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A woman paying her respects at a makeshift memorial for the victims in El Paso. Photo: Sandy Huffaker/Getty Images

A new analysis by the Washington Post finds that online search interest in mass shootings typically lasts for 3 weeks after the event before tapering out. The Post's figures match Axios' findings that Google interest in mass shootings only lasts about 2–3 weeks.

Driving the news: President Trump assured the head of the National Rifle Association on Wednesday that universal background check expansions aren't on the table, following 2 mass shootings in El Paso, Texas, and Dayton, Ohio, The Atlantic first reported and the Post confirmed. This is not the first time Trump has expressed interest in passing gun control measures after a mass shooting, only to walk it back after pressure from the NRA and members of his base.

By the numbers, per Axios' analysis: Google trends measures search interest on a scale of 0 to 100, with zero being the lowest amount of search interest possible and 100 being the most.

  • Search interest ranked higher than 5 out of 100 only lasted for 2 or 3 weeks for most shootings. Sandy Hook was an exception, with 10 nonconsecutive weeks of Google interest higher than 5.

The Post found similar metrics, with searches involving the word "shooting" spiking immediately after the event, before returning to pre-event levels about 20 days later.

  • The spike and subsequent length of interest was the same for the term "gun control."
  • "Second Amendment" sees similar results, but does not garner the same amount of traffic overall, and it saw an uptick about a month after. The Post's analysis suggests this could be due to the delayed conversation of how lawmakers can address mass shootings.
  • The term "background checks" follows a similar pattern with a secondary spike later on, but does not reach the same levels as other gun-related subjects and always remains of relatively constant interest.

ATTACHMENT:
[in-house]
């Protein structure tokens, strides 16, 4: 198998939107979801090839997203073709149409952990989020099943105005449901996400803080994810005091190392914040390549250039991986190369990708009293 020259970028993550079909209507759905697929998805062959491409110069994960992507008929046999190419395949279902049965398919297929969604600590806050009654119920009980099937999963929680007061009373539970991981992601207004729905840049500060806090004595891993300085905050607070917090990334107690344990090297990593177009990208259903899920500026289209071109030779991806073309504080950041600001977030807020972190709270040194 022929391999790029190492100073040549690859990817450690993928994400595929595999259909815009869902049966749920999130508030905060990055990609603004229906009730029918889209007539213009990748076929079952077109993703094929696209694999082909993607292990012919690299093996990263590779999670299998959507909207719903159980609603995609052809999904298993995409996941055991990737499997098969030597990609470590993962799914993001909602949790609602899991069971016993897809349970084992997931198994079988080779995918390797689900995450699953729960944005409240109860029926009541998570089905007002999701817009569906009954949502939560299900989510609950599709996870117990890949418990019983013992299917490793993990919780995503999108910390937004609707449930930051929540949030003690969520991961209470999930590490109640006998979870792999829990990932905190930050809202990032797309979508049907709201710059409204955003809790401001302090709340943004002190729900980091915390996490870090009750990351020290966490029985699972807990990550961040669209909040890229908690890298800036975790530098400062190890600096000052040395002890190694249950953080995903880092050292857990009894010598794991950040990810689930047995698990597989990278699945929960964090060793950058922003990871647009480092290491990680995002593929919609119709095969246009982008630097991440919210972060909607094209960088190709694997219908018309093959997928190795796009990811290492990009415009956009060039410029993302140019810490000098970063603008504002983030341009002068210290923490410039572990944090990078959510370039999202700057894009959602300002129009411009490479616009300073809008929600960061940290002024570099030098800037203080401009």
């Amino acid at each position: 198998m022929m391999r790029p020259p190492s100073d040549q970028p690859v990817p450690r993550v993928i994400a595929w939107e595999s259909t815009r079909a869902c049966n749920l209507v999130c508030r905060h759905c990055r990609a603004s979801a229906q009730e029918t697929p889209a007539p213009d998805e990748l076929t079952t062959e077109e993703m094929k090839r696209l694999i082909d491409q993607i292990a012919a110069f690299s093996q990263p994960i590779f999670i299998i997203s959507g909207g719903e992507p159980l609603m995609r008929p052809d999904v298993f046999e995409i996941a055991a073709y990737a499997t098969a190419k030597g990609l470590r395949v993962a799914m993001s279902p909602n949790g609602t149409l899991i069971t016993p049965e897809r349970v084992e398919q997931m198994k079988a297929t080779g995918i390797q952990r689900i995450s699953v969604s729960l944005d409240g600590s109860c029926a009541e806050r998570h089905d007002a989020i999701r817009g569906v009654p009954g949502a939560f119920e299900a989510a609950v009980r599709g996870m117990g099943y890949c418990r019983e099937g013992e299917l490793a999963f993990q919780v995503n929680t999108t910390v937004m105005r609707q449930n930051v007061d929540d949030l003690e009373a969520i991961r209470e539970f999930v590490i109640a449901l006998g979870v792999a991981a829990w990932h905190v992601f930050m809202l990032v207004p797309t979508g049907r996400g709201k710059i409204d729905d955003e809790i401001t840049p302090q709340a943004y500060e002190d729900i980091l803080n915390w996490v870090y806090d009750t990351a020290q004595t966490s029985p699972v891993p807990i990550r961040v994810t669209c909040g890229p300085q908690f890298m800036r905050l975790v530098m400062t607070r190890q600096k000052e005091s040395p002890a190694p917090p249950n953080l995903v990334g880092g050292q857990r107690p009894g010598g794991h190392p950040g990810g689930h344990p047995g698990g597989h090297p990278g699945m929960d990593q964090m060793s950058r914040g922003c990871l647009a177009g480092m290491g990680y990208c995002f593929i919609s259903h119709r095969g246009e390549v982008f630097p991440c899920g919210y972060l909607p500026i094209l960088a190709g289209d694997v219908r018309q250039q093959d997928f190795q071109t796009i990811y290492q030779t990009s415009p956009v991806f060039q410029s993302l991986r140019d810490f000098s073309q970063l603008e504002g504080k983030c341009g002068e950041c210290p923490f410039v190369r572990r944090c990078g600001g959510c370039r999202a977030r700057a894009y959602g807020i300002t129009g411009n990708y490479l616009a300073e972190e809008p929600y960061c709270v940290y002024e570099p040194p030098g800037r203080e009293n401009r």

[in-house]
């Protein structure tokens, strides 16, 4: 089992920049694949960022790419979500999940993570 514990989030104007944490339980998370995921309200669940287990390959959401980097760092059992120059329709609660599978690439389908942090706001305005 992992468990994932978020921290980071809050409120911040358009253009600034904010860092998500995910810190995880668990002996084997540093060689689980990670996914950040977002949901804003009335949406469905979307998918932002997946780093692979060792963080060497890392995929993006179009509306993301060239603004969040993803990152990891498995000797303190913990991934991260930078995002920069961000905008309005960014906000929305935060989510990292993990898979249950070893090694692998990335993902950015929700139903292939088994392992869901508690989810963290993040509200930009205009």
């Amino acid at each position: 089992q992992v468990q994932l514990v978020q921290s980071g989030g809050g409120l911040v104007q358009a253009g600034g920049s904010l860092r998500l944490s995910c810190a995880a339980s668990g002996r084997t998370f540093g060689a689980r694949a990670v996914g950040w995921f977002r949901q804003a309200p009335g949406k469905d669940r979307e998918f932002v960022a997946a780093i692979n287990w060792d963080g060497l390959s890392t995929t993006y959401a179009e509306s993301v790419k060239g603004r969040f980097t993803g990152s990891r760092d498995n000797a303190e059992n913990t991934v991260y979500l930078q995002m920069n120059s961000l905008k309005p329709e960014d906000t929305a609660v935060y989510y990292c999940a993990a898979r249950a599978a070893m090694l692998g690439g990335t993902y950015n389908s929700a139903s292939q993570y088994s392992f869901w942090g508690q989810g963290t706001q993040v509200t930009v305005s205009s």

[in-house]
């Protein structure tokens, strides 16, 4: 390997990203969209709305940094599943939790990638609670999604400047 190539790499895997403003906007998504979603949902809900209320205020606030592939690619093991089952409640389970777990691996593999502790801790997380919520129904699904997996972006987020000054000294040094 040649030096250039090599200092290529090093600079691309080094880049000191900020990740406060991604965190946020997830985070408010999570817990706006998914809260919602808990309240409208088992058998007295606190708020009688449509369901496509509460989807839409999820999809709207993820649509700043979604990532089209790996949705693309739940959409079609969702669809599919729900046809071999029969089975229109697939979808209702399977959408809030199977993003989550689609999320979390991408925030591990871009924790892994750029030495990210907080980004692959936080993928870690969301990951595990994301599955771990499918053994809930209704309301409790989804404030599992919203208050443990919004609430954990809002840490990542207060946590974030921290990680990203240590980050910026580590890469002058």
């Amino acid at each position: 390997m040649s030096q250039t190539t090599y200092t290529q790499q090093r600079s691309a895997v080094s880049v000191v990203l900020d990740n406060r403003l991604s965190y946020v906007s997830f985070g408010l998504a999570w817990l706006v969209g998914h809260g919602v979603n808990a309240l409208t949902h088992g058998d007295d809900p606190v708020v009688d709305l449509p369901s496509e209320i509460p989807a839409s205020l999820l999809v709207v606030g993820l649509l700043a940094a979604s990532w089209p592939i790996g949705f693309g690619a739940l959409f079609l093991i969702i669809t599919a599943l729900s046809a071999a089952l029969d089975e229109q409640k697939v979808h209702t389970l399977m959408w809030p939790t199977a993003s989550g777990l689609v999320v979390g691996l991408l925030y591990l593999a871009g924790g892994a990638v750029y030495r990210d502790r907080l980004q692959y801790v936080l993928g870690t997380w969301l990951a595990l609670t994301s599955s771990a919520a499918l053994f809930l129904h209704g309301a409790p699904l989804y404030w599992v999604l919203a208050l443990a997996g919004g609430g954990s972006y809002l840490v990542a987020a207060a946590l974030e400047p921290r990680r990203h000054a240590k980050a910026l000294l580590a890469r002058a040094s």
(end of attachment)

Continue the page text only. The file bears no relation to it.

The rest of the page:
Of note: We're now in the third week since the El Paso and Dayton shootings, and cable news coverage of the massacres has largely dissipated.

Go deeper: The deadliest mass shootings in modern U.S. history

Go deeper

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U.K. prosecutors charge third person in poisoning of former Russian spy

Emergency services members in biohazard encapsulated suits encasing the poisoning scene in a tent in Salisbury, England, in March 2018. Ben Stansall/AFP via Getty Images

U.K. prosecutors said they had enough evidence to charge Denis Sergeev, a member of the Russian military intelligence service, in the 2018 Salisbury nerve agent attack against a former Russian spy, according to AP.

Why it matters: Sergeev is the third person to face charges for the nerve agent attack against Sergei Skripal and his daughter, Yulia, both of whom survived.

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Scoop: More boycotts coming for Facebook

Illustration: Sarah Grillo/Axios

Leaders of the Stop Hate For Profit social media boycott group are discussing whether to organize another campaign against Facebook in light of an explosive investigative series from the Wall Street Journal, Common Sense CEO Jim Steyer tells Axios.

The intrigue: Sources tell Axios that another group, separate from the Stop Hate For Profit organization, is expected to launch its own ad boycott campaign this week.

Democrats' dwindling 2022 map

Illustration: Sarah Grillo/Axios

Democrats are trying to unseat only about half as many Republican House members next year as they did in 2020, trimming their target list from 39 to 21.

Why it matters: The narrowing map — which reflects where Democrats see their best chance of flipping seats — is the latest datapoint showing the challenging political landscape the party faces in the crucial 2022 midterms.